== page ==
• Marqueste T, Hug F, Decherchi P and Jammes Y (2003). Changes in neuromuscular function after training by functional electrical stimulation. Muscle Nerve. 28: 181-8. Institut Federatif de Recherches Jean Roche (IFR 11), Faculte de Medecine Nord, Universite de la Mediterranee (Aix-Marseille II), Boulevard Pierre Dramard, 13916 Marseille, France. We examined whether the neuromuscular function of rectus femoris (RF) and flexor digitorum brevis (FDB) in humans was modified after a 6-week training period of functional electrical stimulation (FES), and whether any effects persisted at the end of a 6-week post-FES recovery period. In both the stimulated and contralateral nonstimulated muscles, we recorded the muscle force, surface electromyogram, and M wave, and also measured the root mean square (RMS) and the median frequency (MF) during static contraction sustained until exhaustion at 60% of maximal voluntary contraction (MVC). FES was performed with symmetric biphasic pulses, with a ramp modulation of both the stimulation frequency and pulse duration. No changes in MCV and endurance time to exhaustion occurred in nonstimulated muscles, whereas a significant MVC increase occurred immediately after FES in RF (+14 +/- 5%) and FDB (+13 +/- 5%), these effects persisting 6 weeks after the end of FES. In FDB, FES also elicited a significant increase in endurance time to exhaustion (+18 +/- 7%). The M-wave characteristics never varied after FES, but a marked attenuation occurred in the MF decrease and the RMS increase measured at endurance time to sustained 60% MVC, especially in FDB, which contains the higher proportion of type II fibers. These data indicate that FES improves muscle function and elicits changes in central muscle activation. The benefits of FES were greater in FDB, which is highly fatigable, and persisted for at least a 6-week period.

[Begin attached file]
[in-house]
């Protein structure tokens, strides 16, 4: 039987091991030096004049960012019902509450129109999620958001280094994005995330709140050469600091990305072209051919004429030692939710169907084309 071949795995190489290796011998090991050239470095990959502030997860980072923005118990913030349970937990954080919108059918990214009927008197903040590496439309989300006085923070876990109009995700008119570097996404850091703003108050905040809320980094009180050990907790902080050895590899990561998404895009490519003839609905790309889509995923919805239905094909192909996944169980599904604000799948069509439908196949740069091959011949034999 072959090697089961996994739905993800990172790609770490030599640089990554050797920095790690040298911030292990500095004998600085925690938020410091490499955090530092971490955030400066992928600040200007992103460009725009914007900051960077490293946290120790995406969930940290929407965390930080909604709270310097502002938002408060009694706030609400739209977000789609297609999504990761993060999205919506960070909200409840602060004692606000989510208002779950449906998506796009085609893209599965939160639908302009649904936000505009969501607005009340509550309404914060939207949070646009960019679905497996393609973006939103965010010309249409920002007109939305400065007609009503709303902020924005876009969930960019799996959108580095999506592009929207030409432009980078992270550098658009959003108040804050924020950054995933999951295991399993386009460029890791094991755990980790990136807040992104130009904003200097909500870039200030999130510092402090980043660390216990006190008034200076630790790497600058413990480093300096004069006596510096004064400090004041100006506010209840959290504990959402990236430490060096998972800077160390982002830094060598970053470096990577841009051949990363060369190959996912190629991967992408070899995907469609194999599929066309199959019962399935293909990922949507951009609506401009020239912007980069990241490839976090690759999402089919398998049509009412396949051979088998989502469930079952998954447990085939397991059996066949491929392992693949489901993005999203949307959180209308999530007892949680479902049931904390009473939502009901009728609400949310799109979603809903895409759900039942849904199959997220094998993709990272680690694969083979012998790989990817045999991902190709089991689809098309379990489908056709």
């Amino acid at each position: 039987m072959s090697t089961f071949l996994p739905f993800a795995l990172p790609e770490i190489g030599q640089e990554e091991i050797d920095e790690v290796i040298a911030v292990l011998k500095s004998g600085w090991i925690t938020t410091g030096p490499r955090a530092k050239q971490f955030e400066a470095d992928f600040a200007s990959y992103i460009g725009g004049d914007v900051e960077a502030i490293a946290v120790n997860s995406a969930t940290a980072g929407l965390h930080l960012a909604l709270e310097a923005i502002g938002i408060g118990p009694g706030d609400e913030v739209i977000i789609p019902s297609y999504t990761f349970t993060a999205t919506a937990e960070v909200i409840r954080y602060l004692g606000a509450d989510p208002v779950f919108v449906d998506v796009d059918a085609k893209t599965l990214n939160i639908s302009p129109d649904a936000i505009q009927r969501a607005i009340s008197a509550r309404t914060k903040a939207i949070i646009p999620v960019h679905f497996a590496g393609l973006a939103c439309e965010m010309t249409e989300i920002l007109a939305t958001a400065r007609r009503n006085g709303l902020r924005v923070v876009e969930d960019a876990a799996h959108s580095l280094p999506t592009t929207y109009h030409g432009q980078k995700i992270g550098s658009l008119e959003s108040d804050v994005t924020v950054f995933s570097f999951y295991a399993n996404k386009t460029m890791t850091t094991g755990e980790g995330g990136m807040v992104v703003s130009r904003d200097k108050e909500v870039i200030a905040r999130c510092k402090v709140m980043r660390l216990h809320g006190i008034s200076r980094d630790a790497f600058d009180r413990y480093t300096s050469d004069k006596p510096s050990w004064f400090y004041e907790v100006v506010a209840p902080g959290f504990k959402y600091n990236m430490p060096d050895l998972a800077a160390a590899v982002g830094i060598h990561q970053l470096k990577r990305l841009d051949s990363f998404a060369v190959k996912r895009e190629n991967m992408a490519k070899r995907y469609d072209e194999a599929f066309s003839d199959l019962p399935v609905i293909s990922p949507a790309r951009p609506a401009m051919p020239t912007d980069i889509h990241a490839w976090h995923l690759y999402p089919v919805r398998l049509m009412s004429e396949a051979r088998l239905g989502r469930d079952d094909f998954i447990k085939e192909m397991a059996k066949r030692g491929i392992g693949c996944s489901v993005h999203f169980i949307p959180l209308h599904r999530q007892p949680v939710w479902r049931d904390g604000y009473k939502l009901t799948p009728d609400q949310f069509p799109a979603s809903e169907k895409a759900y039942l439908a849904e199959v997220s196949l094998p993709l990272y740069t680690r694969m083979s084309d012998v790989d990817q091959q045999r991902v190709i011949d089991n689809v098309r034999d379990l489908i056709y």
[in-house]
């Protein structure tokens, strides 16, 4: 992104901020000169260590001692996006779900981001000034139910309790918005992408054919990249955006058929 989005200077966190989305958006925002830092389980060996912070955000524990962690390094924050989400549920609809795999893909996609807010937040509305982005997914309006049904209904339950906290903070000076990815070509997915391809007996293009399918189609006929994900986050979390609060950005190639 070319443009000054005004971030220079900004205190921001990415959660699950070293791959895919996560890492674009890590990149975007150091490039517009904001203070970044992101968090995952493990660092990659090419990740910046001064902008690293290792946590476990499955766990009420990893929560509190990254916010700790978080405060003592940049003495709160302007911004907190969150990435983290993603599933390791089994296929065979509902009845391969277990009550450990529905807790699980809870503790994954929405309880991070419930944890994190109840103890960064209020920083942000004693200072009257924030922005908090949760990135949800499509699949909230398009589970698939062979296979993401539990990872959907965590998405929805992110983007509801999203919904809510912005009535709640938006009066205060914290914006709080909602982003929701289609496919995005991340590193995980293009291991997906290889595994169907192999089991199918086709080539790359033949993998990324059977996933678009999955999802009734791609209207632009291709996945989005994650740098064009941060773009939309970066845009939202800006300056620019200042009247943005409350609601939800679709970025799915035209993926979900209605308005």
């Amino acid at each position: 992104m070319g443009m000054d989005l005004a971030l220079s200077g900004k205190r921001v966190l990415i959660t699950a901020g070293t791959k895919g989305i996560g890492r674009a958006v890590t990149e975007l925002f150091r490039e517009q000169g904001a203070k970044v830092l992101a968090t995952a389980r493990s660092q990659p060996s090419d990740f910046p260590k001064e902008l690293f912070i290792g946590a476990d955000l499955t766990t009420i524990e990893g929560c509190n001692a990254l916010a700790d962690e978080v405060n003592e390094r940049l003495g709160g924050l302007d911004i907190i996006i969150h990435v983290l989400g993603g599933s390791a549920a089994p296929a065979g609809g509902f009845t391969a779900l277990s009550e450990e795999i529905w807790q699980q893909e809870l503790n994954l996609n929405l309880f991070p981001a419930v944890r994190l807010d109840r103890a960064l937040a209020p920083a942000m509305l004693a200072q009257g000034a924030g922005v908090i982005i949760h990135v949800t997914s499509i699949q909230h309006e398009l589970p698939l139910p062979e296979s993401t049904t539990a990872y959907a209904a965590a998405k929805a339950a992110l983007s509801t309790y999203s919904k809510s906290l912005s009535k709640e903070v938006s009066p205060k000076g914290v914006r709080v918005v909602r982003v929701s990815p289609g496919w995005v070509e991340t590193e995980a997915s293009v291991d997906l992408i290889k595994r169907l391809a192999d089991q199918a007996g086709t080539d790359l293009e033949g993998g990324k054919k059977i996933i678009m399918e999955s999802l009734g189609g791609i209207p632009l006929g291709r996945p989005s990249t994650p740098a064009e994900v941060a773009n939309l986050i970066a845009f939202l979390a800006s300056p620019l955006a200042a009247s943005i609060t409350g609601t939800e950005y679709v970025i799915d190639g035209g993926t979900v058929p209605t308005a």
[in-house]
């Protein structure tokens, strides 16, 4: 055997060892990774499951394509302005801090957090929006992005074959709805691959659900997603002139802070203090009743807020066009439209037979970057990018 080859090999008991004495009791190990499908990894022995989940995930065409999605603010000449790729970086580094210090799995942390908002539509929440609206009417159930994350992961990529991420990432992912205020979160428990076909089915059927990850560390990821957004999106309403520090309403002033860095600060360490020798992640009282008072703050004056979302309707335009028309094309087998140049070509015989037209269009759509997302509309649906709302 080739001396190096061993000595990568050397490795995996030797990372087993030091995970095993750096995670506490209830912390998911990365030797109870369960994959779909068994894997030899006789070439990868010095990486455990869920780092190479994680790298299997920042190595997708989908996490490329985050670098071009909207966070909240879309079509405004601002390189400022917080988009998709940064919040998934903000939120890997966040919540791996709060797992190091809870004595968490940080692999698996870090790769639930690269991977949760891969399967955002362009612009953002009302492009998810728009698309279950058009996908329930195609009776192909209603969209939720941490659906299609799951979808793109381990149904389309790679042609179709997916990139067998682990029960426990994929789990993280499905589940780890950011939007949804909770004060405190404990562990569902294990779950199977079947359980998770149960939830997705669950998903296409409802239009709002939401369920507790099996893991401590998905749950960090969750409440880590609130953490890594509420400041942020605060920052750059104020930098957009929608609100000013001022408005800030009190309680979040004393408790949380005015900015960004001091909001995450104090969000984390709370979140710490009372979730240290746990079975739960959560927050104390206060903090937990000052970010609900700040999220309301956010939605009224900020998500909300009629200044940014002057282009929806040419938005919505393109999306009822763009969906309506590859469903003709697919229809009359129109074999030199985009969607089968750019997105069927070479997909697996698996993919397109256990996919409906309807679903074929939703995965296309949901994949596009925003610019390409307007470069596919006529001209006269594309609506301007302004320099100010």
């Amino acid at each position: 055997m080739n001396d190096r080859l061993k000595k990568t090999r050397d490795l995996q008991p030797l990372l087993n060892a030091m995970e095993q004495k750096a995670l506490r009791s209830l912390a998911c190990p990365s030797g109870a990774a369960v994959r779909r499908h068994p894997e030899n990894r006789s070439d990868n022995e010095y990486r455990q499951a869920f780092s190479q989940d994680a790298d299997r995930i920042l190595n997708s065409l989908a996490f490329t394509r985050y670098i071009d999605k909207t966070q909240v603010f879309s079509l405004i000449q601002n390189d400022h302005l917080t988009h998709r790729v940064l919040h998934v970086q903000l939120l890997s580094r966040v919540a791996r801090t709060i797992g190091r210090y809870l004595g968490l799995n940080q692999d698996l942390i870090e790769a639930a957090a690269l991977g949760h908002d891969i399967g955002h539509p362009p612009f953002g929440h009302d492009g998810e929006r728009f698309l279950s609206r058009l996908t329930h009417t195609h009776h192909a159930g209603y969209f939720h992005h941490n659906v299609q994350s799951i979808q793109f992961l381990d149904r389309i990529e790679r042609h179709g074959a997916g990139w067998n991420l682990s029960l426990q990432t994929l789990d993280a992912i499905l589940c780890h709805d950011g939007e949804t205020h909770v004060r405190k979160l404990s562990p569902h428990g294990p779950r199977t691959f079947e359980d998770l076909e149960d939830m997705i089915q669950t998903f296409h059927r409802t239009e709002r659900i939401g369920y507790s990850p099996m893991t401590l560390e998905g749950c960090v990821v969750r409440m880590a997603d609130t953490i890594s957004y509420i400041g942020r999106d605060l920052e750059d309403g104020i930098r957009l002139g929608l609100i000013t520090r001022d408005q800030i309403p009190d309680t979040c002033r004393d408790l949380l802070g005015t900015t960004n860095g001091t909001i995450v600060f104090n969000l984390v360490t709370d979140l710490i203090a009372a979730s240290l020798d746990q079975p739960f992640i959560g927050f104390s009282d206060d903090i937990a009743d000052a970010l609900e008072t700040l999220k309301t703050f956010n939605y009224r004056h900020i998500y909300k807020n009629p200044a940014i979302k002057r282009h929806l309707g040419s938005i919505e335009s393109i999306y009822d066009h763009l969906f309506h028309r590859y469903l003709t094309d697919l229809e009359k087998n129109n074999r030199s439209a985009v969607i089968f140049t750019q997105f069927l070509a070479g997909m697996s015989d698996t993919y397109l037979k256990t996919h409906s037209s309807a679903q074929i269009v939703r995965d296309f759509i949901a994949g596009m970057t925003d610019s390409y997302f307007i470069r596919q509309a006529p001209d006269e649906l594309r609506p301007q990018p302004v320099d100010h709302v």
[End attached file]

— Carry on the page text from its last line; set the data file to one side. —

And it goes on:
• Greve JM, Muszkat R, Schmidt B, Chiovatto J, Barros Filho TE and Batisttella LR (1993). Functional electrical stimulation (FES): muscle histochemical analysis. Paraplegia. 31: 764-70. Department of Rehabilitation, Clinics Hospital, School of Medicine, University of Sao Paulo, Brazil. Functional electrical stimulation (FES) has been used in Brazil since 1989 to obtain functional improvement in paraplegic patients' orthostasis and locomotion. The aim of this paper is to evaluate the histochemical changes observed in the quadriceps femoris muscle following the use of FES. We studied four patients with traumatic spinal cord lesions at T4-10 level, Frankel A, all within 12-24 months postlesion. They were all submitted to FES using the following criteria: square-wave, 20-30 Hz frequency, pulses of 0.003 seconds, time of stimulation 5 seconds, resting interval 10 seconds. The stimulation was applied during 90 consecutive days, 30 minutes each time, twice daily. The interval between the stimulations was 6 hours. Quadriceps muscle biopsies were performed before and after the use of FES. We used ATPase technique for the histochemical analysis, where three different dying patterns can be observed for the three types of muscular fibres (I, IIa and IIb). The two samples from each patient were analysed measuring the fibres' diameters and their index of atrophy, and counting the total number of each type of fibre in each sample. The mean total number of fibres in each sample was 256 +/- 12.3. The results showed that the sizes of the three types of fibres were not modified with the use of FES; the number of type IIa fibres increased in a significant fashion, after using of FES.